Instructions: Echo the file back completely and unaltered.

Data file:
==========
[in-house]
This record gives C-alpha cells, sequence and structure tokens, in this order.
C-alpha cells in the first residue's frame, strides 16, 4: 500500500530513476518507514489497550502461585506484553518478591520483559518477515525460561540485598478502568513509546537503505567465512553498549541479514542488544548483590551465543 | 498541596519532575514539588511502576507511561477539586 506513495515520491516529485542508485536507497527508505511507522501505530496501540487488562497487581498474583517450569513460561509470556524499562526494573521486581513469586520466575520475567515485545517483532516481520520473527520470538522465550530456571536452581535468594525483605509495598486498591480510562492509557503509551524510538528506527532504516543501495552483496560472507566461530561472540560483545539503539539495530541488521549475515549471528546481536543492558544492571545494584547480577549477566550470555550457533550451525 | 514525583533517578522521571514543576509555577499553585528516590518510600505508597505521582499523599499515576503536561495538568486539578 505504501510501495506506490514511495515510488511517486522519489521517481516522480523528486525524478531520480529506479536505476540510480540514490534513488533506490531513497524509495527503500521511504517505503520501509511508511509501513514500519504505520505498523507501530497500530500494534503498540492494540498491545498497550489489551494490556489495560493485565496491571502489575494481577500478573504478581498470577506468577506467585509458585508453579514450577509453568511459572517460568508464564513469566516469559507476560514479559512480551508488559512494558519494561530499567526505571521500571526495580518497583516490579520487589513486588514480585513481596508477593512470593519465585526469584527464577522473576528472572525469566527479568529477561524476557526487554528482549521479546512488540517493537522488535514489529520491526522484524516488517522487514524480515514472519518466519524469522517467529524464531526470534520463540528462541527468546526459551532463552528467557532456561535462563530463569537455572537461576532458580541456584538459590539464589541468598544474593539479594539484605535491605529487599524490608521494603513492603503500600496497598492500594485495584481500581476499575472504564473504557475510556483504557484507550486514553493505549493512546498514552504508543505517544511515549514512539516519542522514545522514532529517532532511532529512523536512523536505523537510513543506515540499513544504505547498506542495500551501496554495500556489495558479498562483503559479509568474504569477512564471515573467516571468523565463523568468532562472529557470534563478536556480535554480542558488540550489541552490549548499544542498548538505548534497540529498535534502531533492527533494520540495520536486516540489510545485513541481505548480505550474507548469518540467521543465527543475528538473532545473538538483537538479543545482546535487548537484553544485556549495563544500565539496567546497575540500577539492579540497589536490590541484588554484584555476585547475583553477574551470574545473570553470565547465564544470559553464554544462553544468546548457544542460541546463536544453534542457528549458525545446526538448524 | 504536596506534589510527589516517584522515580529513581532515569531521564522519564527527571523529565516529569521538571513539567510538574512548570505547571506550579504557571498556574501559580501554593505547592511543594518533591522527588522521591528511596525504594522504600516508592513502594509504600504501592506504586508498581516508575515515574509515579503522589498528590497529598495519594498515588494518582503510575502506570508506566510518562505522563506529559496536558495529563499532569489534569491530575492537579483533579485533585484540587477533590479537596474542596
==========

[in-house]
This record gives C-alpha cells, sequence and structure tokens, in this order.
C-alpha cells in the first residue's frame, strides 16, 4: 500500500530513476518507514489497550502461585506484553518478591520483559518477515525460561540485598478502568513509546537503505567465512553498549541479514542488544548483590551465543 | 498541596519532575514539588511502576507511561477539586 506513495515520491516529485542508485536507497527508505511507522501505530496501540487488562497487581498474583517450569513460561509470556524499562526494573521486581513469586520466575520475567515485545517483532516481520520473527520470538522465550530456571536452581535468594525483605509495598486498591480510562492509557503509551524510538528506527532504516543501495552483496560472507566461530561472540560483545539503539539495530541488521549475515549471528546481536543492558544492571545494584547480577549477566550470555550457533550451525 | 514525583533517578522521571514543576509555577499553585528516590518510600505508597505521582499523599499515576503536561495538568486539578 505504501510501495506506490514511495515510488511517486522519489521517481516522480523528486525524478531520480529506479536505476540510480540514490534513488533506490531513497524509495527503500521511504517505503520501509511508511509501513514500519504505520505498523507501530497500530500494534503498540492494540498491545498497550489489551494490556489495560493485565496491571502489575494481577500478573504478581498470577506468577506467585509458585508453579514450577509453568511459572517460568508464564513469566516469559507476560514479559512480551508488559512494558519494561530499567526505571521500571526495580518497583516490579520487589513486588514480585513481596508477593512470593519465585526469584527464577522473576528472572525469566527479568529477561524476557526487554528482549521479546512488540517493537522488535514489529520491526522484524516488517522487514524480515514472519518466519524469522517467529524464531526470534520463540528462541527468546526459551532463552528467557532456561535462563530463569537455572537461576532458580541456584538459590539464589541468598544474593539479594539484605535491605529487599524490608521494603513492603503500600496497598492500594485495584481500581476499575472504564473504557475510556483504557484507550486514553493505549493512546498514552504508543505517544511515549514512539516519542522514545522514532529517532532511532529512523536512523536505523537510513543506515540499513544504505547498506542495500551501496554495500556489495558479498562483503559479509568474504569477512564471515573467516571468523565463523568468532562472529557470534563478536556480535554480542558488540550489541552490549548499544542498548538505548534497540529498535534502531533492527533494520540495520536486516540489510545485513541481505548480505550474507548469518540467521543465527543475528538473532545473538538483537538479543545482546535487548537484553544485556549495563544500565539496567546497575540500577539492579540497589536490590541484588554484584555476585547475583553477574551470574545473570553470565547465564544470559553464554544462553544468546548457544542460541546463536544453534542457528549458525545446526538448524 | 504536596506534589510527589516517584522515580529513581532515569531521564522519564527527571523529565516529569521538571513539567510538574512548570505547571506550579504557571498556574501559580501554593505547592511543594518533591522527588522521591528511596525504594522504600516508592513502594509504600504501592506504586508498581516508575515515574509515579503522589498528590497529598495519594498515588494518582503510575502506570508506566510518562505522563506529559496536558495529563499532569489534569491530575492537579483533579485533585484540587477533590479537596474542596